Book Review: Namesake by Adrienne Young

Namesake by Adrienne Young

Posted March 3, 2021 by Amber in Reviews / 0 Comments



by Adrienne Young

Series: Fable #2
Publisher: Wednesday Books on March 16, 2021
Genre: Adventure, Fantasy
Target Age Group: Young Adult
Representation: BIPOC, Gay, LGBTQIAP+
Content Warnings: Kidnapping

Rating: ★★★

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Trader. Fighter. Survivor.

With the Marigold ship free of her father, Fable and its crew were set to start over. That freedom is short-lived when she becomes a pawn in a notorious thug’s scheme. In order to get to her intended destination she must help him to secure a partnership with Holland, a powerful gem trader who is more than she seems.

As Fable descends deeper into a world of betrayal and deception she learns that her mother was keeping secrets, and those secrets are now putting the people Fable cares about in danger. If Fable is going to save them then she must risk everything, including the boy she loves and the home she has finally found.


Disclaimer: I received this book for free from NetGalley and St. Martin’s Press in exchange for an honest review. This does not affect my opinion of the book or the content of my review.

Namesake was, in a word, underwhelming.

I loved the atmosphere and the edge of adventure in Fable – it’s what made the book such a winner for me in 2020.  Namesake suffered from a lot of quick turns and shallow plot lines.  I got the overall sense that there was a lot of different things that Young wanted to do in this book, and rather than just pick one, she tried them all.  I suppose for some perspectives the shifting plot direction could be categorized as a twist, but for me, they were too anticlimactic for that.

We start with one of our baddies from Fable who kidnaps our girl for some nefarious purpose.  His treatment of her super casual, like “hey, thanks for being on my ship, now you’re in charge of a thing!”.  This whole introductory bit is quickly shown as irrelevant as its a vehicle to get us to the real villain of Namesake, but for me, it felt like a lot of wasted time.  Once we get to real purpose, there’s still a dance between goals, and most of the plotting happens off the page.  While I understand this is intended so Young could do a grand reveal later in the book, for the reader, it felt a little all over the place.  I knew things were happening behind the scenes, but I felt like nothing was happening on the page, and I got bored.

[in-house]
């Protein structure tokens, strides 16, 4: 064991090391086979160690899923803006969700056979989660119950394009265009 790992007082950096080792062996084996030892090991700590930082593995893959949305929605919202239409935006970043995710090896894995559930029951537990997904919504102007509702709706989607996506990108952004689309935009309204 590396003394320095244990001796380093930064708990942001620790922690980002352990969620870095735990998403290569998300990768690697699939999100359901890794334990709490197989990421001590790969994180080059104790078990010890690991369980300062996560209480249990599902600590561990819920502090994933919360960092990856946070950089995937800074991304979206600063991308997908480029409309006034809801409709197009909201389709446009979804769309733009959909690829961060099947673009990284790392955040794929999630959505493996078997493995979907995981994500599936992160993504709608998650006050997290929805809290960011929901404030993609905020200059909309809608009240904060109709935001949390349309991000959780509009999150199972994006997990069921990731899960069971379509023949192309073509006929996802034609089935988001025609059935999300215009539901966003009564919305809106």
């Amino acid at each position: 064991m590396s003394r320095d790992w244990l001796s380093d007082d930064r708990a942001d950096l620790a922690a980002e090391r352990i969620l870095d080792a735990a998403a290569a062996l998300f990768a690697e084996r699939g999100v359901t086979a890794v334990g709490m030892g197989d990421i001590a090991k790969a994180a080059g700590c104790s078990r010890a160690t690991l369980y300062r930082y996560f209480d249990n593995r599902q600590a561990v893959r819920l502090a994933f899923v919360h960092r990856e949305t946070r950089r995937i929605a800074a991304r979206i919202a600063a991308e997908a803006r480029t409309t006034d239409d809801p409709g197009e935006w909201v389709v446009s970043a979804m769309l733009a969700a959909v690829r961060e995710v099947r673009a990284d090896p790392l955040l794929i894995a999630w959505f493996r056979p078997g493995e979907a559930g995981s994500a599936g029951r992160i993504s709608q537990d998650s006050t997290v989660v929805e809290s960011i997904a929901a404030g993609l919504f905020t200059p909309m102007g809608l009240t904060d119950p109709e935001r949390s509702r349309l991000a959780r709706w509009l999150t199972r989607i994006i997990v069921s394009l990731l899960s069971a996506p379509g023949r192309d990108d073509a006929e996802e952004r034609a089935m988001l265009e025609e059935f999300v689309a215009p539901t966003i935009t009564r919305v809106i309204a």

Our characters haven’t grown since Fable, either.  The ways they have changed are abrupt and awkward – displayed as announcements or rambling intentions.  The romance really fumbles for me, too.  I know much of the community really enjoys this aspect of the duology, but I thought the romance was barely present in Fable (which I liked).  In Namesake, romance takes up a lot more space, and I still don’t feel the chemistry between the two characters.  Certainly not at a level that explains some of their choices.

My favorite part of this book was the repaired relationship between two of the characters near the end, although that, too, stumbled and felt awkward.  Overall, Namesake lacked the elements that made Fable special – focusing too much on trade routes and maritime politics and grand gestures than the intimacy of the sea and the Marigold’s crew.  I’m sure my take on this book will be an unpopular one, but I think Namesake is overhyped and under-delivered.

Ratings Breakdown

Setting: ★★★
Plot: ★★ 1/2
Characters: ★★★
Writing: ★★★ 1/2
Pacing: ★★★ 1/2
Personal Enjoyment: ★★★

3 Star Rating


Did you read and enjoy Fable?  Are you looking forward to Namesake?  If you’ve read it, let me know your favorite character from Fable in the comments!

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